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A history of Ireland in 100 words (PRE-ORDER - arrives 10 Dec)

by  Sharon ArbuthnotMáire Ní MhaonaighGregory TonerJoe McLaren (illustrator)
€ 19.99

Book Details

Published by Royal Irish Academy

October 2019

HB

Number of pages: 320

ISBN: 9781911479185

Awards

An Post Irish Book Awards - Ireland, 2019 - Shortlisted

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A history of Ireland in 100 words has been shortlisted for 'best Irish-published book of the year’ at the An Post Irish Book Awards 2019. Please VOTE. Voting closes at 6pm 13th November 2019.

Did you know that Cú Chulainn was conceived with a thirst-quenching drink? That 'cluas', the modern Irish word for 'ear', also means the handle of a cup? That the Old Irish word for 'ring' may have inspired Tolkien's 'nazg'? How and why does the word for noble (saor) come to mean cheap? Why does a word that once meant law (cáin) now mean tax? And why are turkeys in Irish French birds? From murder to beekeeping and everything between, discover how the Irish ate, drank, dressed, loved and lied.

This book tells a history of Ireland by looking at the development of 100 medieval Irish words drawn from the Royal Irish Academy’s Dictionary of the Irish Language. Words tell stories and encapsulate histories and this book captures aspects of Ireland’s changing history by examining the changing meaning of 100 key words. The book is aimed at a general readership and no prior knowledge of the Irish language is required to delve into the fascinating insights it provides. The book is divided into themes, including writing and literature; food and feasting; technology and science; mind and body. Readers can explore words relating to particular concepts, dipping in and out where they please.

 

Resources for schools: This book is created in collaboration with Queen's University and Cambridge University who have written resources for schools. You can access these resources at the Department of Anglo-Saxon in Cambridge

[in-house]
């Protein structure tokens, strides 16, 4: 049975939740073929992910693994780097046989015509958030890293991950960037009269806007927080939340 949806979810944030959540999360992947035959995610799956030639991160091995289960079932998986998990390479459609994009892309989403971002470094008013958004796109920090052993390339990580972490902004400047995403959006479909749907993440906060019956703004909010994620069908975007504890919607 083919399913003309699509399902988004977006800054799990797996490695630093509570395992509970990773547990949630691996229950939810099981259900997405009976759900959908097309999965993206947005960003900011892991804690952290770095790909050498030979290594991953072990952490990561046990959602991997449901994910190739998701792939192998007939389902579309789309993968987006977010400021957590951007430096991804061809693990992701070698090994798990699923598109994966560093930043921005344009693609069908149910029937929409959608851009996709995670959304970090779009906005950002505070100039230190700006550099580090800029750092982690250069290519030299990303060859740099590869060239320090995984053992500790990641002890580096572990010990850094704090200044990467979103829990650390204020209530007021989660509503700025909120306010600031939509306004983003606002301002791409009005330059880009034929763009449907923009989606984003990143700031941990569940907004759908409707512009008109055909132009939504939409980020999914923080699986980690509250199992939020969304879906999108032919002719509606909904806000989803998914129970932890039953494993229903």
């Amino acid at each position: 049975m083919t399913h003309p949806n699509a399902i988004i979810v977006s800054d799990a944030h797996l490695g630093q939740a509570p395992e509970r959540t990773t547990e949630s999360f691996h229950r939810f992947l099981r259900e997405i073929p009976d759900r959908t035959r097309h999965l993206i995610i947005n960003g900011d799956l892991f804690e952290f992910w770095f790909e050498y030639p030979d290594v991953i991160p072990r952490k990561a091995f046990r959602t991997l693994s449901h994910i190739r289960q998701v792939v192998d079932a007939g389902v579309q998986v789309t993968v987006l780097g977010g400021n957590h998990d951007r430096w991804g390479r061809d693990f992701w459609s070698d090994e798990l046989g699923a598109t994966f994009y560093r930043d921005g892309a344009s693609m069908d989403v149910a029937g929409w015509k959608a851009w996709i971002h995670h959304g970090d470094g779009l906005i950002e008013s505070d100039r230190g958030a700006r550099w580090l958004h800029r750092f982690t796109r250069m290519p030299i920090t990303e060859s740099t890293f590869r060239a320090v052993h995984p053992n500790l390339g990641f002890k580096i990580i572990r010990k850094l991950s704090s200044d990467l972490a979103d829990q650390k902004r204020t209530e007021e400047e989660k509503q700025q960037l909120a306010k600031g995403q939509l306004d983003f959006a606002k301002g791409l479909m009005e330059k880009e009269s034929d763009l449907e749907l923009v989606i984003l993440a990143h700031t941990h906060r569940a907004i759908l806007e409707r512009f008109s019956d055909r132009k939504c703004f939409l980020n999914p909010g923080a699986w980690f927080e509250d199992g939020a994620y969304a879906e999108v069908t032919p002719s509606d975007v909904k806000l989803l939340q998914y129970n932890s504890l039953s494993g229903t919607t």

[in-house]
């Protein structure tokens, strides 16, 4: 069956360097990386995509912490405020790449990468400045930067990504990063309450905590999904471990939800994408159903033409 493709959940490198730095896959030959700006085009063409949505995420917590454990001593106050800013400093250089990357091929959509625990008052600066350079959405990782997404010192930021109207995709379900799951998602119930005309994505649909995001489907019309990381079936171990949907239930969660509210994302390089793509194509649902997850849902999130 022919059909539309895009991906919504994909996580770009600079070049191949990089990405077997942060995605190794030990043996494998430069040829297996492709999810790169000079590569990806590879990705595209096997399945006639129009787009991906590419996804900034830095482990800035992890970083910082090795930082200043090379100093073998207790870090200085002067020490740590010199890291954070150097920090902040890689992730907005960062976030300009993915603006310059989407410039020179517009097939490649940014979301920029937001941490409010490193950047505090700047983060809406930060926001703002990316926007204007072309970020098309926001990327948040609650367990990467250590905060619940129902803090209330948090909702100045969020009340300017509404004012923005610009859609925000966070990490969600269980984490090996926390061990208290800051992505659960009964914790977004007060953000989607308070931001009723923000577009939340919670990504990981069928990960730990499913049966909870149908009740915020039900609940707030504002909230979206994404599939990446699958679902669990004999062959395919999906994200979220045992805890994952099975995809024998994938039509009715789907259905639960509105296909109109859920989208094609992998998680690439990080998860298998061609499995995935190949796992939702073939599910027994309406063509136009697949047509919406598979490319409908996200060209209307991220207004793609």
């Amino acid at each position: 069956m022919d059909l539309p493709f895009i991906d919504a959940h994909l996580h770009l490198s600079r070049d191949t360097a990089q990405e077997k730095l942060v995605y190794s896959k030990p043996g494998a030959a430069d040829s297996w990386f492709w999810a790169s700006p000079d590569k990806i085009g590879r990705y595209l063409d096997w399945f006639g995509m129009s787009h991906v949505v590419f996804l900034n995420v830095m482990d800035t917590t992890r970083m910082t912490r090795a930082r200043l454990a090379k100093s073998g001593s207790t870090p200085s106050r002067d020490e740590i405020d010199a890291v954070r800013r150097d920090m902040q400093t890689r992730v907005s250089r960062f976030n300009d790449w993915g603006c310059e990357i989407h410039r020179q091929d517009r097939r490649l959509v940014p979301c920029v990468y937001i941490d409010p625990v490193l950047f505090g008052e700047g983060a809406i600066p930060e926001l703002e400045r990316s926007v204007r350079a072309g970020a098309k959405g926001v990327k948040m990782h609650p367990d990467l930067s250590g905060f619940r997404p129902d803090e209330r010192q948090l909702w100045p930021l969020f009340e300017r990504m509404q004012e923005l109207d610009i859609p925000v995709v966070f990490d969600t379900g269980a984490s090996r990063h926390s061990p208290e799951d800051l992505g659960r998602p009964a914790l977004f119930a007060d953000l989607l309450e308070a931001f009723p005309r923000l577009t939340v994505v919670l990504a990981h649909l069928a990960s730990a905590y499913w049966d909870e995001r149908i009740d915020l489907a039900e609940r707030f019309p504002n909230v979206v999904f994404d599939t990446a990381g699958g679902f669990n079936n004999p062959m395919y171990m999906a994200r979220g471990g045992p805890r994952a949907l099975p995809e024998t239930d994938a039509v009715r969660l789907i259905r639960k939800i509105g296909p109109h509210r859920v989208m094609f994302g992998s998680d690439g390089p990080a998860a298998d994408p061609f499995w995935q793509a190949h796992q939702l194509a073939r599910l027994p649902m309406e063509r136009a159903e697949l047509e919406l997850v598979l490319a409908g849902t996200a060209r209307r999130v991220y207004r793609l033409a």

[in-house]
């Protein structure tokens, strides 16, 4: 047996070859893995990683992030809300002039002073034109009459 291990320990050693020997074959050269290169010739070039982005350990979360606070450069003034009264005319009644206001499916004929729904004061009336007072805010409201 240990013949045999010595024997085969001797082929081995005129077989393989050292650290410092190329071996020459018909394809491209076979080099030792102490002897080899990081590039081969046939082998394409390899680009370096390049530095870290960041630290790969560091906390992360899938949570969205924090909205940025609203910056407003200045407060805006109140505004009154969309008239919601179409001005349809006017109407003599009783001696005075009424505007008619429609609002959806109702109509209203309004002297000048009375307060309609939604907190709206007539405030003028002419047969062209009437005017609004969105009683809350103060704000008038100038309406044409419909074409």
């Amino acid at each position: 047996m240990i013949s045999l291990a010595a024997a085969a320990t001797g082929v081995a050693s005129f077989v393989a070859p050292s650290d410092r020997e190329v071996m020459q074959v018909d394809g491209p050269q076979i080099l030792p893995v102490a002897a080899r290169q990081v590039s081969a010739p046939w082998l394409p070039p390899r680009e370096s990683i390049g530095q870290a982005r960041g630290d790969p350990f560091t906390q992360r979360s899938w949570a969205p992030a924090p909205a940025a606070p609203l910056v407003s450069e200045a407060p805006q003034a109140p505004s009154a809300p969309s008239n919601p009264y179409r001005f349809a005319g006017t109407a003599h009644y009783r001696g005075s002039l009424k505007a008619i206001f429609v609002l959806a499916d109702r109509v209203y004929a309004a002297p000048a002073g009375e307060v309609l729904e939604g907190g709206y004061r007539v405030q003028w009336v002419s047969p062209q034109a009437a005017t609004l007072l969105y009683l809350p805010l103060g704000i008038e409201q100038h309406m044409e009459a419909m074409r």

About the authors

Sharon Arbuthnot

Sharon Arbuthnot is a Senior Researcher at Queen’s University Belfast and an expert on lexicography and medieval glossaries. She has published widely on medieval Irish language and literature and her research includes an edition of ‘The Fitness of Names’ (Cóir Anmann) relating the stories of how many early Irish heroes got their names.

Máire Ní Mhaonaigh

Máire Ní Mhaonaigh is Professor of Celtic and Medieval Studies at the University of Cambridge. She has written extensively on medieval Irish literature and history and on Ireland’s place in the wider world. Her books include Brian Boru: Ireland’s Greatest King?, as well as a co-authored volume on Norse-Irish relationships, Norse Gaelic Contacts in a Viking World.

Gregory Toner

Gregory Toner is Professor of Irish at Queen’s University Belfast. His many publications range across Irish language, literature and place-names, including two volumes in the Place-names of Northern Ireland series, and an edition of the medieval Irish text ‘Da Coca’s Hostel’ (Bruiden Da Choca). He has a particular interest in digital scholarship in Celtic Studies and is the leader of the electronic Dictionary of the Irish language projec: http://www.dil.ie/.

Joe McLaren (illustrator)

Joe McLaren is a freelance illustrator and graduate of the University of Brighton. He has taught Foundation Illustration at Central Saint Martins, University of the Arts, London. Among his recent clients are Penguin, Faber, Random House, Orion, Folio, Oxford University Press, Vintage, The Times, The Guardian and The Financial Times.